From our Obsession
The people and companies embracing new paradigms.
Based on the earliest signals (okay, tweets) from Hollywood, The Last Jedi, which opens this weekend, is unlike any other film in the Star Wars franchise—in a good way. Critical reviews suggest it may also prove to be among the most acclaimed.
Its director, Rian Johnson, whose work is behind several top episodes of Breaking Bad and three well-received features, is now the new creative mind to know. But on Twitter yesterday, comedian Kumail Nanjiani, star of the HBO show Silicon Valley, offered what he called “reason 4,908,786 to go see Star Wars: The Last Jedi,” and it had nothing to do with Johnson’s directorial skills. Instead, he paid tribute to Johnson’s basic humanity.
Being earnest and grateful on Twitter has been a trend of late, a natural response to the endless stories of grotesque behavior by famous people and politicians that have defined the last quarter of 2017. A few weeks ago, one thread solicited stories of celebrities being as nice as you’d imagine them to be, and more recently a popular thread asked followers to thank people who opened doors for them in their careers, when the extra effort wasn’t expected.
Nanjiani combined those themes by sharing an anecdote about Johnson in which, at Comic Con in 2012, a younger Nanjiani made a rookie mistake while interviewing the director on the red carpet for the films Looper and Total Recall. He asked Johnson about the wrong movie.
“Can’t wait to see the remake of Total Recall you’re directing,” the comedian recalls telling Johnson, adding, “I know Looper. I’m excited for it. I know his work. It was just 1 of those stupid brain things. He says ‘I wish! I did Looper.’ I’m mortified. My ears turn hot, my producer gives me a look.”
Here the reader cringes, remembering the flavors of minor public humiliations we’ve tasted.
“I’m like “Dammit. I messed up another interview & look like a fool in front of someone I’m a huge fan of,” Nanjiani continues. “But, instead of being upset, he started laughing. Not in an ‘at me’ way. In a ‘with me. way. He saw how upset I was, put his hand on my shoulder, laughing.”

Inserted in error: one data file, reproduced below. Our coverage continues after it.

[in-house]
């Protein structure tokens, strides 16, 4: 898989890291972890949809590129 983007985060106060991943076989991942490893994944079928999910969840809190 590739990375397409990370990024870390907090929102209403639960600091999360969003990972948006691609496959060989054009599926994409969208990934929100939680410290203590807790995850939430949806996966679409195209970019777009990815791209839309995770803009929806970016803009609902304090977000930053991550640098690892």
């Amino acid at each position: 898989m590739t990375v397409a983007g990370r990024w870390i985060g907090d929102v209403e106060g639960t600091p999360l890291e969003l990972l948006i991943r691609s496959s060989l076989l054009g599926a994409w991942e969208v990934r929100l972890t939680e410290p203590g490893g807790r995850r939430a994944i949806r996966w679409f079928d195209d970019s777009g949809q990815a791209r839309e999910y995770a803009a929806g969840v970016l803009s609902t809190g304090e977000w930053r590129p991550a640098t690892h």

Years later, the thread also revealed, Nanjiani ran into Johnson at a party. “I told him how much his kindness meant to me. He said it was no big deal. But it was a big deal to me,” he explains. “You can tell a lot about someone by how they are to ppl they don’t have to be nice to.”
Managers, please take note of Johnson’s default kindness, especially during a moment when no one would have judged him for responding in a less generous way. Hopefully the heart-melting story is enough motivation to check your own behavior as a person with power. If not, think of your firm: Research has shown that leaders who are “nice” foster the same niceness in employees, who therefore behave civilly to each other and are more productive. They’re also more likely to stick around and feel less stressed. (Nanjiani also says he has tried to live by Johnson’s example.)
Recently Quartz at Work argued that more Silicon Valley companies are indeed naming kind, quiet types of leaders as CEOs, seeing the opportunity in it. Jeffrey Sonnenfeld, professor of leadership practice at the Yale School of Management, agreed, saying the attitude among investors and the public has shifted: Those who “are not placing themselves in center of universe” have fresh appeal.
Should you recognize that you’re an egomaniac by nature, however, or that becoming “a somebody” has brought out only your most callous traits, there’s still hope. Managers who worry they’re not kind enough can work on it by practicing “perspective-taking” as a habit, David Dubois, an assistant professor at the French graduate business school INSEAD told the Chicago Tribune last year.
“In other words,” he explained, “they can develop the habit of asking, ‘What does the person in front of me think and want?’ or ‘If I were on the other side of the table, what would seem fair?’”
With training, the force will… you know.
Read the entire thread Kumail Nanjiani thread here: